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Cell Death Dis. 2019 Feb 15;10(3):149. doi: 10.1038/s41419-019-1350-6.

MKK3 modulates JNK-dependent cell migration and invasion.

Author information

1
The First Rehabilitation Hospital of Shanghai, Shanghai Key Laboratory of Signaling and Diseases Research, School of Life Science and Technology, Tongji University, 1239 Siping Road, Shanghai, 200092, China.
2
The First Rehabilitation Hospital of Shanghai, Shanghai Key Laboratory of Signaling and Diseases Research, School of Life Science and Technology, Tongji University, 1239 Siping Road, Shanghai, 200092, China. mingchengzhou@126.com.
3
The First Rehabilitation Hospital of Shanghai, Shanghai Key Laboratory of Signaling and Diseases Research, School of Life Science and Technology, Tongji University, 1239 Siping Road, Shanghai, 200092, China. lei.xue@tongji.edu.cn.

Abstract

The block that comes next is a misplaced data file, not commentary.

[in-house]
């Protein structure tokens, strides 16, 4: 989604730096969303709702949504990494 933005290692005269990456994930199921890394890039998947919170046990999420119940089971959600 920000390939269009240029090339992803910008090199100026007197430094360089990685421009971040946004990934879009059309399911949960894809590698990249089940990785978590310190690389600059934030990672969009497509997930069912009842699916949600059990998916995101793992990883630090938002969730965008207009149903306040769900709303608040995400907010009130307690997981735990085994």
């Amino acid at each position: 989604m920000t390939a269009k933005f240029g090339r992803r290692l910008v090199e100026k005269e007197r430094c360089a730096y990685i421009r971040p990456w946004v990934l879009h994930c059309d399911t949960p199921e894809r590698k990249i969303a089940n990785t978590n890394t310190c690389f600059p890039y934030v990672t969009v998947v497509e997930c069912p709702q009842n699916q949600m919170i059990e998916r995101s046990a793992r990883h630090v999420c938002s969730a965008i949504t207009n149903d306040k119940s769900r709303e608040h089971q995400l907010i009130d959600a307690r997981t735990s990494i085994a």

The c-Jun N-terminal kinase (JNK) pathway plays essential roles in regulating a variety of physiological processes including cell migration and invasion. To identify critical factors that regulate JNK-dependent cell migration, we carried out a genetic screen in Drosophila based on the loss-of-cell polarity-triggered cell migration in the wing epithelia, and identified MKK3 licorne (lic) as an essential regulator of JNK-mediated cell migration and invasion. We found that loss of lic suppressed ptc > scrib-IR or ptc > Egr triggered cell migration in the wing epithelia, and Rasv12/lgl-/- induced tumor invasion in the eye discs. In addition, ectopic expression of Lic is sufficient to induce JNK-mediated but p38-independent cell migration, and cooperate with oncogenic Ras to promote tumor invasion. Consistently, Lic is able to activate JNK signaling by phosphorylating JNK, which up-regulates the matrix metalloproteinase MMP1 and integrin, characteristics of epithelial-mesenchymal transition (EMT). Moreover, lic is required for physiological JNK-mediate cell migration in thorax development. Finally, expression of human MKK3 in Drosophila is able to initiate JNK-mediated cell migration, cooperates with oncogenic Ras to trigger tumor invasion, and rescue loss-of-lic induced thorax closure defect. As previous studies suggest that MKK3 specifically phosphorylates and activates p38MAPK, our data provide the first in vivo evidence that MKK3 regulates JNK-dependent cell migration and invasion, a process evolutionarily conserved from flies to human.

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